If you would like to explore talking therapy, we offer a free counselling service for people affected by brain tumours.
Breathing and relaxation exercises
Breathing and relaxation exercises can help reduce anxiety and stress. As well as calming the mind, it might help to reduce muscle tension control blood pressure and even improve digestion. You can learn these techniques as part of a support group or at home, using a recording or podcast. Audiobooks are available on this Mind page.
Visualisation involves relaxing and then creating mental images that are calming and pleasant. This could be imagining that you are in a beautiful place and using all senses to experience it.
Meditation uses reflection and single-pointed focus to relax and calm your mind. You’ll often focus on your breathing or a single item in the room. This can help you feel more relaxed and controlled and can lower stress and anxiety levels.
Some people find it helpful to meditate in a group setting. But, this can be done at home using audio material or joining a group on the internet.
Meditation may not be suitable for some people with mental health issues. Your GP can give you advice on this.
Hypnotherapy can help to reduce some side effects of treatment such as nausea and vomiting. It can also help to reduce pain in some instances. You are always in control during hypnotherapy. The practitioner uses suggestions which can have a helpful effect on the way you are feeling. For further information, contact the British Hypnotherapy Association.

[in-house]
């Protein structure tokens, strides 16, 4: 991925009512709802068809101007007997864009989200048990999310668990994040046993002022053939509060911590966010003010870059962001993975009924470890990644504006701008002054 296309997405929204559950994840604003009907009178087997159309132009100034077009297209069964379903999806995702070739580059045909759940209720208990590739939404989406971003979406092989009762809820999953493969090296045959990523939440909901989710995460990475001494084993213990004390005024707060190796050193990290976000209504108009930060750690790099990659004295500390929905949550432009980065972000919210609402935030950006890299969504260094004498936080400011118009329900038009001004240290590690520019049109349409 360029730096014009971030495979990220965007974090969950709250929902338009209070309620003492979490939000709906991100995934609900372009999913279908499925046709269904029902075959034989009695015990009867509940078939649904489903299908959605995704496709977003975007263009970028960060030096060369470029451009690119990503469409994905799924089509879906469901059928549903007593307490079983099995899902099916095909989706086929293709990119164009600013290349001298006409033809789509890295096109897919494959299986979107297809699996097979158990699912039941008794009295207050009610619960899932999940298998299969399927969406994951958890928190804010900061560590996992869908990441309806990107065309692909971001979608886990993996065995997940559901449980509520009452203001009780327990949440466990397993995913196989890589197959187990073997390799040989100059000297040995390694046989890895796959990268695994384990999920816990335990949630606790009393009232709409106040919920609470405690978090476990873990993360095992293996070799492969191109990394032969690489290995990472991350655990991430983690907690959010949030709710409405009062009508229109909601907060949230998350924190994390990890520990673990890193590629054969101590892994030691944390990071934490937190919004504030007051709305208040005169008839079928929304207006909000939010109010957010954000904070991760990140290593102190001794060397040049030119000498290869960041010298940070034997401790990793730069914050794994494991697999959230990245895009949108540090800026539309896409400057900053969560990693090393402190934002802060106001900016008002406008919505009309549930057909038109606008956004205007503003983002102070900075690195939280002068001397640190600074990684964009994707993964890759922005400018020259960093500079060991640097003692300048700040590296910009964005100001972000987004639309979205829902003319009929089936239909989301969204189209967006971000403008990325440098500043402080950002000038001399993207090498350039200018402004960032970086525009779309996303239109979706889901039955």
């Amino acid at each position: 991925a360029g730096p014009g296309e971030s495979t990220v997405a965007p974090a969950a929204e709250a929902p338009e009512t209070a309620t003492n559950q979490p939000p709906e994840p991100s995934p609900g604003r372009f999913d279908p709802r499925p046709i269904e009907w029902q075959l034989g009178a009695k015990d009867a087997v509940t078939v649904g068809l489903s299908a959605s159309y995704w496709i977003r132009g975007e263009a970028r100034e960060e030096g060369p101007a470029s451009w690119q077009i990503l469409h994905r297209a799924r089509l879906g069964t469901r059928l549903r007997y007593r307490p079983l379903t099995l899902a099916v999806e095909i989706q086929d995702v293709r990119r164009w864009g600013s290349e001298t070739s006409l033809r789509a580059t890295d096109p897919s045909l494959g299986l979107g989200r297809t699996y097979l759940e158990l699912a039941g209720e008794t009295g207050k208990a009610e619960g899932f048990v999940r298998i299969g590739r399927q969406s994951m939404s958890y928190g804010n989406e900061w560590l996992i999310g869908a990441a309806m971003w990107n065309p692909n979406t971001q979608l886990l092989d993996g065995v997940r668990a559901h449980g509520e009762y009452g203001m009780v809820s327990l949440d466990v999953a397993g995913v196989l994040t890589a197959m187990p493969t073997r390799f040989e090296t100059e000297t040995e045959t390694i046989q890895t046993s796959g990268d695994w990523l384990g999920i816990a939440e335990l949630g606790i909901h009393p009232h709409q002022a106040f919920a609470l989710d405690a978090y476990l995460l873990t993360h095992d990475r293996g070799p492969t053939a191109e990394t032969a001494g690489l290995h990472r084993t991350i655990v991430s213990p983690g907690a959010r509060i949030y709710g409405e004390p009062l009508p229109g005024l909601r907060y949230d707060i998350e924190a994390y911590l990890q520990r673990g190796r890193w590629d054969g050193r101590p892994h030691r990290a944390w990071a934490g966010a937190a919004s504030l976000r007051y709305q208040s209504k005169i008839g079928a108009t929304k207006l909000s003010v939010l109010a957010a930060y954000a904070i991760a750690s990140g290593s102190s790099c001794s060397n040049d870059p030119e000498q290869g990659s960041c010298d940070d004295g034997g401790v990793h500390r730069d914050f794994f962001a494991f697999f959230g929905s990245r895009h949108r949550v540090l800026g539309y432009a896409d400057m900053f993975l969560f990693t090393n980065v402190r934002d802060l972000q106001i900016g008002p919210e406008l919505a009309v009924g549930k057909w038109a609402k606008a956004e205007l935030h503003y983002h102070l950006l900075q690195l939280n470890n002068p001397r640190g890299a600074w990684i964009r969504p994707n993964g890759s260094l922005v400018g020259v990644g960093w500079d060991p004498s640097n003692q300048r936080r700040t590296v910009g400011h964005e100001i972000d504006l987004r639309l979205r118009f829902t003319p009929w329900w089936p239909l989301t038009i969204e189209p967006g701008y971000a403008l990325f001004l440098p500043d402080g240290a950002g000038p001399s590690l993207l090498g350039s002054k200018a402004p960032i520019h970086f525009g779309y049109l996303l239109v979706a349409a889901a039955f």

Art and craft therapy
Art and craft therapy can help you to express your feelings, often when words are not enough. A therapist can encourage you to communicate your thoughts through crafts like painting, embroidery, or sculpting.
The aim is self-expression and not to produce a great work of art. You will not need expertise in crafts in order to take part and to benefit.
Music therapy can also be a way of communicating using a musical instrument, and can be used individually or as part of a group. But, you don’t have to play an instrument to enjoy music therapy. Even listening to music can be enjoyable and beneficial.
Physical activity is designed to be beneficial for the body and the mind. These usually involve gentle, controlled, low-impact movement alongside the use of breathing exercises. This sort of activity can be adapted for use by people of all ages and physical abilities.
Some physical therapies are:
Although there are many types of yoga, they all use different body positions, relaxation, and breathing exercises. Some types of yoga involve gentle stretching and some prioritise meditation. Other types can use more energetic movement and dietary changes. For more information, contact the British Wheel of Yoga.
Tai chi and qigong
Tai chi and qigong combine mind-body therapies, energy-based therapies and physical approaches. They focus on building control, strength balance and flexibility by the use of slow, fluid movements. Breathing exercises and mental imagery can also be involved.
Which complementary therapy is best for me?
The complementary therapy you choose will depend on your own personal preference and circumstances. What works for one might not work for someone else. You might have to try different therapies before finding the one that suits you and helps you the most.
You can ask your health team to give you more information about these and other complementary therapies and to help you get in touch with a certified therapist.
It is important that your healthcare team is made aware of any complementary therapies you might be having as they can sometimes interfere with the effectiveness of other drugs and brain tumour treatments.